A variety of resources were made available to primary teachers. This included science equipment purchased for each school; the development of a comprehensive science website; a central register for borrowing equipment and resources (including human resources); and student access to science facilities.
The implementation of the Middle Years Science Program made a considerable contribution to the transition from primary to secondary school; strengthened the relationship between John Paul College and partner primary schools; and enabled the introduction of a ‘buddy’ system between primary and secondary students. These developments in the science curriculum provided students with a continuum, making the adjustment to a new environment more comfortable. The addition of three new partner secondary schools has broadened the focus.
Information and communication technology (ICT) is central to the success of the program. The John Paul College website (www.jpc.vic.edu.au/smp/smpindex. html) features information about the College’s science program and curriculum information from partner schools. Over 100 practical activities for P–8 appear on the site with detailed explanations of scientific concepts and equipment. The site also contains assessment and class management ideas, themes, worksheets and fact files; games and Science Show information; and links to other science websites.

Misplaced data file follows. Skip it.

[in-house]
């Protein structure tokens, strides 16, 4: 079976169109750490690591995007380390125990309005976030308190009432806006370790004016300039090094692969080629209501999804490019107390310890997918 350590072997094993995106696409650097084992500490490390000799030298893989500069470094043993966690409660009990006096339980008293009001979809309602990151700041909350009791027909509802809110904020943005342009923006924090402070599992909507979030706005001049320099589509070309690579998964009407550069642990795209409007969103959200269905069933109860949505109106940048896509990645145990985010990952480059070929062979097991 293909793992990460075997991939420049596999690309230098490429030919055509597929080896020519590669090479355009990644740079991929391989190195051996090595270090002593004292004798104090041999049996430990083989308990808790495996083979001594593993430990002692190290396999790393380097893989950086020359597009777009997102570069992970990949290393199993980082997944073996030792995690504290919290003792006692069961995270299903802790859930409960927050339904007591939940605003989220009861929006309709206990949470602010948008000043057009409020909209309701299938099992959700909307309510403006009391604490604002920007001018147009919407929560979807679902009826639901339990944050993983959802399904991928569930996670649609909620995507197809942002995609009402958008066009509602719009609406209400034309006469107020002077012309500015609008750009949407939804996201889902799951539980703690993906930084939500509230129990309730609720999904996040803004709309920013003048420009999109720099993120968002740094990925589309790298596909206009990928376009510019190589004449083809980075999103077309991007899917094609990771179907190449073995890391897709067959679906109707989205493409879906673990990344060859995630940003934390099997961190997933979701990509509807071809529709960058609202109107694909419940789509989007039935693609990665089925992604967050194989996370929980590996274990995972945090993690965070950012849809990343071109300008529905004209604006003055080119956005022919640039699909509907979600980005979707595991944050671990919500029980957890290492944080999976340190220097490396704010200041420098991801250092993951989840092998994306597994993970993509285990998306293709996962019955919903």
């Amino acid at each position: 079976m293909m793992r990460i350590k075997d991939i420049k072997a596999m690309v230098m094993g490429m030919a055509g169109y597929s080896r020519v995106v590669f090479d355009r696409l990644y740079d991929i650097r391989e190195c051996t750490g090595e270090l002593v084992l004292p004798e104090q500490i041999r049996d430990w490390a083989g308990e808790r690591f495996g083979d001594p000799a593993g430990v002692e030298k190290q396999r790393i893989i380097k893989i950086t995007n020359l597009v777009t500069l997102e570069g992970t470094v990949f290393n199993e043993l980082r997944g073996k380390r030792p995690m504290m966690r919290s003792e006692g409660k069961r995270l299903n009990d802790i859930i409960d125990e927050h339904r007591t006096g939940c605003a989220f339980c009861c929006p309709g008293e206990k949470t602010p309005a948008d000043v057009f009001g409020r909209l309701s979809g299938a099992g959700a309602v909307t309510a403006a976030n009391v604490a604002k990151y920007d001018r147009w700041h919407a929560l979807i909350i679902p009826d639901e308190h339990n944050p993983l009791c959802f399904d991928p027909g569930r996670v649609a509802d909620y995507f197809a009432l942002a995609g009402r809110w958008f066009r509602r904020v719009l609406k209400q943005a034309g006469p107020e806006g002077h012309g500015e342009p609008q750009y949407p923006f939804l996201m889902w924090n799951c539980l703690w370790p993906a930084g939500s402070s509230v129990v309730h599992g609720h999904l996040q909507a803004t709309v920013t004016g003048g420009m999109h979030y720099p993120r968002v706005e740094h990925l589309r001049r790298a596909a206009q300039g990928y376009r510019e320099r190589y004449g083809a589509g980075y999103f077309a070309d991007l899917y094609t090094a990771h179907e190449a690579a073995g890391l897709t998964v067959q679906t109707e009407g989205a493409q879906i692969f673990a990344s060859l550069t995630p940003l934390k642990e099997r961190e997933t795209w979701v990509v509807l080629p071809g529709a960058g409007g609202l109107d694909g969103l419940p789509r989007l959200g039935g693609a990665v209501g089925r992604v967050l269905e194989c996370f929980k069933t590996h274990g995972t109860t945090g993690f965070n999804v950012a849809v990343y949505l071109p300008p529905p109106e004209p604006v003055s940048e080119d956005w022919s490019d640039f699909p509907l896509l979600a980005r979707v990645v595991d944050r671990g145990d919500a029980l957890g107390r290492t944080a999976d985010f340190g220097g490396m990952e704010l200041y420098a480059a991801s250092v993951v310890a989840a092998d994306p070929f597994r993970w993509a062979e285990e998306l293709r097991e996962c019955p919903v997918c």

Developments on the website extend the program to include P–12 support. A new VCE page includes access to VCAA examinations and solutions, class notes and assignments. The year 7–10 science page includes online testing; research projects used by science staff; topic outlines; and interactive simulations.
Communication between John Paul College students and a partner primary school class has been made possible through the introduction of ‘E-Buddies’. Students are encouraged to work together on a science project based around the same theme; teaming up in science classes with pairs of students from a partner primary class. Primary students prepare focus questions on their topic and forward them to their secondary E-Buddies. The secondary students then research these questions and forward them to their E-Buddies via the teacher. This allows for vetting of responses and correction of any scientific errors. The secondary teacher assesses the secondary students on the accuracy and simplicity of their responses to their primary E-Buddies. The form of communication is largely email but students come together at the end to do a combined experiment at John Paul College. The primary E-Buddies use the information gained to prepare an oral presentation or a poster.